Though billed as theatre,
The show ends by advising that we simply ignore Katie Hopkins, when its own existence stands in contradiction to this message.
Large portions of the show consist of reading out Hopkins’ shocking tweets or quotes, and then reading out what Internet commenters and more established performers said in response. Rather than just moving on to the next quote, deeper engagement with only a few of Hopkins’ positions by way of original commentary could have lifted these sections. The jokes are largely obvious or rely on more unoriginal devices, such as the old “here is a list of things I hate” contrivance, or using Internet memes unironically as punchlines
The show also undermines itself in two key ways. Firstly, it clearly aims to hold the moral high ground by condemning Hopkins’ fat-shaming and ableist remarks. But it also slutshames her with a tabloid picture of her having sex and appropriates a quote from another source to call her a ‘c**t’ and a ‘wh**e’. A superfluous tangent about Ann Coulter features a transphobic remark about her possibly being a man. The result is that later attempts at sympathy for Hopkins seem insincere.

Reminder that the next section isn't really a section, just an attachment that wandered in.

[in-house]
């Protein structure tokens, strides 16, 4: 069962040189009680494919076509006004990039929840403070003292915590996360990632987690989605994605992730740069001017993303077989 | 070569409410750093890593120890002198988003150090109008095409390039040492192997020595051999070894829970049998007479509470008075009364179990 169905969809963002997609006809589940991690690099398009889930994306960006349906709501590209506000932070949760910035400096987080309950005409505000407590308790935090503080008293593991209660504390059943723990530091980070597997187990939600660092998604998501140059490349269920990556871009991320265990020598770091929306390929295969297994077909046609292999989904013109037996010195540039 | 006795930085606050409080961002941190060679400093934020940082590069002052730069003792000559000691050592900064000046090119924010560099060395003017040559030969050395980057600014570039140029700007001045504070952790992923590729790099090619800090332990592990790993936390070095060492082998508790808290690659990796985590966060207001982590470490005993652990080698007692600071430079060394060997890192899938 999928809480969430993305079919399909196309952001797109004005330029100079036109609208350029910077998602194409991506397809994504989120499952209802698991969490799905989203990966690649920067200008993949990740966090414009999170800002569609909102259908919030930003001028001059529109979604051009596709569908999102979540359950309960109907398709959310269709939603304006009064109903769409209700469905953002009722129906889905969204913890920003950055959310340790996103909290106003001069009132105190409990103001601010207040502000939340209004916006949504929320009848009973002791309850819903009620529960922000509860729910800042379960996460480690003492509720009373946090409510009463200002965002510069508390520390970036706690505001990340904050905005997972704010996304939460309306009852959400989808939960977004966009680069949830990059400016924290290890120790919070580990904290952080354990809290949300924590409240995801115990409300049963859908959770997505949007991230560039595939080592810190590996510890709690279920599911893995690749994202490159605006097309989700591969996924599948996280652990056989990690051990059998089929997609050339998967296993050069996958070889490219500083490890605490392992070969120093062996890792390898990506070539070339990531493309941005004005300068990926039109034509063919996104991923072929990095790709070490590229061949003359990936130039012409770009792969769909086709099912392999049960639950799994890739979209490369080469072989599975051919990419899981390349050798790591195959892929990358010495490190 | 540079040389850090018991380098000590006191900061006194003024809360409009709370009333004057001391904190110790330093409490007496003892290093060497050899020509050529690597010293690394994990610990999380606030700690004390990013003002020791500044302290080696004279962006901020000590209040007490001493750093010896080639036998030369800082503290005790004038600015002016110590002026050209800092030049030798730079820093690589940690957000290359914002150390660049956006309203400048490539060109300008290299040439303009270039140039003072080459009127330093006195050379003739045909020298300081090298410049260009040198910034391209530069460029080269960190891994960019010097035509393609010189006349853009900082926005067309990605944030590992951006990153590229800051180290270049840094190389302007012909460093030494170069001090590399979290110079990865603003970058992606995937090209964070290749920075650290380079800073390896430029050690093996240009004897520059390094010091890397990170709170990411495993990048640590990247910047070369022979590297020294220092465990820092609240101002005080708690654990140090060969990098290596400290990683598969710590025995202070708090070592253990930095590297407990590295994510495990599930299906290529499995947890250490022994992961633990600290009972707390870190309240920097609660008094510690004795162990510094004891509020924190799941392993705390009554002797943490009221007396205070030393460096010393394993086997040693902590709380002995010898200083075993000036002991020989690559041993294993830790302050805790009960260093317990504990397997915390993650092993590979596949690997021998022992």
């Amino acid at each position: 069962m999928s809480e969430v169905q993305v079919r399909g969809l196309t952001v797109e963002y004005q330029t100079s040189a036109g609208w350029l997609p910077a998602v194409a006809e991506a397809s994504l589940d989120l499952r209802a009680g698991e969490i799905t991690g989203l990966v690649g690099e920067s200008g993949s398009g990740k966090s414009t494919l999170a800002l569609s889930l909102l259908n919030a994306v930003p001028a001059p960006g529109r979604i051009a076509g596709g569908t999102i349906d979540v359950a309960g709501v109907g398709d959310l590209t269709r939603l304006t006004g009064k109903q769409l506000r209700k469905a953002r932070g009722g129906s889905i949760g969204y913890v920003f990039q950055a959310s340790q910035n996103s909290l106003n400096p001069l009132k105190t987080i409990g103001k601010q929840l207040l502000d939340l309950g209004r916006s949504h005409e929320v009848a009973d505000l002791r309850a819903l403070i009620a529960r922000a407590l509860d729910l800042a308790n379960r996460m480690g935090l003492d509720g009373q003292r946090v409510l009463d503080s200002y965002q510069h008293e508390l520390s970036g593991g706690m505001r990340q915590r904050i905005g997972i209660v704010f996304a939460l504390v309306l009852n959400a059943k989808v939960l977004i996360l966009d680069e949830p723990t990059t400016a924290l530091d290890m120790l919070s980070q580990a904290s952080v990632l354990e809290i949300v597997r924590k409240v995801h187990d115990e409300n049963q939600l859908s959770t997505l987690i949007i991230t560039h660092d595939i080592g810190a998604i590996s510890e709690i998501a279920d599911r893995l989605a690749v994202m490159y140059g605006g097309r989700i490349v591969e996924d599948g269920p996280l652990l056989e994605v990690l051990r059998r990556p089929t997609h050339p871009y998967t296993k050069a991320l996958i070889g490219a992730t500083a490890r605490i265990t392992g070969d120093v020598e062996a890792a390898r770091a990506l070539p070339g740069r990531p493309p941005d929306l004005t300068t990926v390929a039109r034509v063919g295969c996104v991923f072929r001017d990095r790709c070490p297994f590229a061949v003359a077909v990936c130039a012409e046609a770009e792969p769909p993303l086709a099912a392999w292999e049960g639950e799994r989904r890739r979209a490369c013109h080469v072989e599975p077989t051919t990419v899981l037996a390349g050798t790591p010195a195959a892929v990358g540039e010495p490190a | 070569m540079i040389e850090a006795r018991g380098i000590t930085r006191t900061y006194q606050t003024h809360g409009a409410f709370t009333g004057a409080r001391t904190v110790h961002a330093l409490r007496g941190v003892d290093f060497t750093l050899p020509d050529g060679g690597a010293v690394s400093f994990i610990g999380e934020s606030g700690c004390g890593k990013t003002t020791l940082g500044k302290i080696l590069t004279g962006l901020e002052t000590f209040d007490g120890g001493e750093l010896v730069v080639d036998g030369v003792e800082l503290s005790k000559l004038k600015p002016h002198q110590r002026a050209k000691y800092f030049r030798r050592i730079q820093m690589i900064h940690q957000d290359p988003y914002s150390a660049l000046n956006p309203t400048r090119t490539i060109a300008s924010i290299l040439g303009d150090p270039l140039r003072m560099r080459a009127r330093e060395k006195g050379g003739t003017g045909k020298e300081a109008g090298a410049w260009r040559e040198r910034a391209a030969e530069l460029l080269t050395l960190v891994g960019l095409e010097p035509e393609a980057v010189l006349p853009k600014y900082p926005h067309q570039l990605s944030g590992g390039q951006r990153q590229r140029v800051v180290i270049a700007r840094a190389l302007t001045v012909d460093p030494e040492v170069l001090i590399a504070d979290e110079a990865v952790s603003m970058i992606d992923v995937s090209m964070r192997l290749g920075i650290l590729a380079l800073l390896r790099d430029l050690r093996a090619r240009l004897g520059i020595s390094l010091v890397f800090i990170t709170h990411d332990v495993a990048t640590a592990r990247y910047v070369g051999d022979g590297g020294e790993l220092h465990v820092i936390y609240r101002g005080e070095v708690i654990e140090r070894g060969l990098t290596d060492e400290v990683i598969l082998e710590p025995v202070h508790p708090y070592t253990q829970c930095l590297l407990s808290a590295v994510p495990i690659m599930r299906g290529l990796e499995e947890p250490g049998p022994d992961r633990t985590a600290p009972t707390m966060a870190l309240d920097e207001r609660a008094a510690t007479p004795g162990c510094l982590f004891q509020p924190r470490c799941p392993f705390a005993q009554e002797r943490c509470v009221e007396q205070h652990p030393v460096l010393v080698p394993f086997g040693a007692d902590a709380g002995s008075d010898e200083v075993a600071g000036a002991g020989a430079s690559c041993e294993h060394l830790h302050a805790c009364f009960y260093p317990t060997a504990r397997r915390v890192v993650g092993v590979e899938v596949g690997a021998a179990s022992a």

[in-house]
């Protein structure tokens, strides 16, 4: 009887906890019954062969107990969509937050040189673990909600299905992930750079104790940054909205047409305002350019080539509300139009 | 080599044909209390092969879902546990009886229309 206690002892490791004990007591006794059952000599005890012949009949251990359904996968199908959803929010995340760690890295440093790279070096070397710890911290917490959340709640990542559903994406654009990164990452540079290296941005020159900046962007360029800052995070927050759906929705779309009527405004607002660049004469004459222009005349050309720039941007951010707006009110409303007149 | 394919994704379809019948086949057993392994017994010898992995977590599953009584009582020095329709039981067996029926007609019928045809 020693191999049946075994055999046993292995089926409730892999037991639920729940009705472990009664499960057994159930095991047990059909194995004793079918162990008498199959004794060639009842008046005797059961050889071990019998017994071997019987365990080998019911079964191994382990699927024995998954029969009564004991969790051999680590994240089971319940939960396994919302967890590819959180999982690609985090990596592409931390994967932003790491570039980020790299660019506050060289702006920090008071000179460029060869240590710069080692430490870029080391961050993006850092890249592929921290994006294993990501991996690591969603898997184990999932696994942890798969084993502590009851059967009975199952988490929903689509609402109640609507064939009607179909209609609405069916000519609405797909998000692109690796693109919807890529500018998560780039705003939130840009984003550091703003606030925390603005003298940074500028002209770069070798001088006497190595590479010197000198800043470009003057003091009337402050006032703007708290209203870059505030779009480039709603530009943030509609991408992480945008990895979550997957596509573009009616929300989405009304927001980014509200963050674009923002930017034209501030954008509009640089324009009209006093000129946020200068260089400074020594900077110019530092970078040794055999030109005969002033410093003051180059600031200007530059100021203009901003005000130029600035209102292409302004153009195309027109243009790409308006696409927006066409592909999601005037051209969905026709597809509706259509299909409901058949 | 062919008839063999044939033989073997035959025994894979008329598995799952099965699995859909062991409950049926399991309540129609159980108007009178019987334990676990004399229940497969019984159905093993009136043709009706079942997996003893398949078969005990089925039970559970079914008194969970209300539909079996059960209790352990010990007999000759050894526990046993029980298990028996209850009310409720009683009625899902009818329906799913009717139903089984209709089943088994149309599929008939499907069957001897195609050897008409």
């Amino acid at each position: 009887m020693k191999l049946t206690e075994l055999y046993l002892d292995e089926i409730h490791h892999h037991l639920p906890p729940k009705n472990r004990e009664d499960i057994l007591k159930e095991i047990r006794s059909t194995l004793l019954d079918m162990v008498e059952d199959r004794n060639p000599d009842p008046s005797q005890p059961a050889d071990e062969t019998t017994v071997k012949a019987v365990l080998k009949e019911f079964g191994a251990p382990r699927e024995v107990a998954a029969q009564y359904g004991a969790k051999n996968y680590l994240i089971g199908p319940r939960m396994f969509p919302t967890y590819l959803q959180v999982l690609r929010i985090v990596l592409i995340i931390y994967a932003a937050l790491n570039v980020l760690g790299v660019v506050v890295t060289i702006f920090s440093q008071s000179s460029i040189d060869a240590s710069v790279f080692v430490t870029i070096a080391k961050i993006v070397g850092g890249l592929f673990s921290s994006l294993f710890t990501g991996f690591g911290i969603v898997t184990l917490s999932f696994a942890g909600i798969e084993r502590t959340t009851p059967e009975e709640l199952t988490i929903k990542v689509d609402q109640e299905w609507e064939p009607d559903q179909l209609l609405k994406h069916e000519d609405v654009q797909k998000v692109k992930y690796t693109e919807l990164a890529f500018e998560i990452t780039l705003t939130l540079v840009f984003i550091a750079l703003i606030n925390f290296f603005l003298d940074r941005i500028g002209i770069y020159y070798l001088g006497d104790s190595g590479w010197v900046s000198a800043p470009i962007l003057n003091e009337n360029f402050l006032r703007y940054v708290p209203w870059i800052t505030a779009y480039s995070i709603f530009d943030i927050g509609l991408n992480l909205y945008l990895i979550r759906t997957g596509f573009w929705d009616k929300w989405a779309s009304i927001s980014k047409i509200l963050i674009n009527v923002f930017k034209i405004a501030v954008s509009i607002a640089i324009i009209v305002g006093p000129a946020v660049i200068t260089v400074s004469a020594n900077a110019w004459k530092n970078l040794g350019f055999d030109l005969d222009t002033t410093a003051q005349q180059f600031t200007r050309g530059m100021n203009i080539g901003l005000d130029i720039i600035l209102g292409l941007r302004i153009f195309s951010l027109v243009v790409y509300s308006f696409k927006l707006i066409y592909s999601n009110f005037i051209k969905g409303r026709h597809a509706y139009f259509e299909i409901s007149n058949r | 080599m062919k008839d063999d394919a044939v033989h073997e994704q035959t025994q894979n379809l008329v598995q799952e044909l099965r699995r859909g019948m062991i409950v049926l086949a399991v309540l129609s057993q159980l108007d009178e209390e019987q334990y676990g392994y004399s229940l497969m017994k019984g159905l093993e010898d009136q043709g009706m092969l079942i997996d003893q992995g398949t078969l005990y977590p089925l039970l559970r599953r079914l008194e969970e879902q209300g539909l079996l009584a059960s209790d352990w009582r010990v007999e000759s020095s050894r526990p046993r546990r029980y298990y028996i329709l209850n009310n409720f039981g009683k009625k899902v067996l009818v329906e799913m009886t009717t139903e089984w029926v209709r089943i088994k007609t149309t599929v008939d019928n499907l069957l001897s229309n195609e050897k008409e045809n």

Secondly the show ends by advising that we simply ignore Katie Hopkins, when its own existence stands in contradiction to this message. No attempt is made to solve this paradox. The show recommends one thing whilst charging eight pounds a ticket for doing the exact opposite, and indeed contributing to the problem it ostensibly tries to alleviate. As art or as entertainment there is nothing to recommend about this show.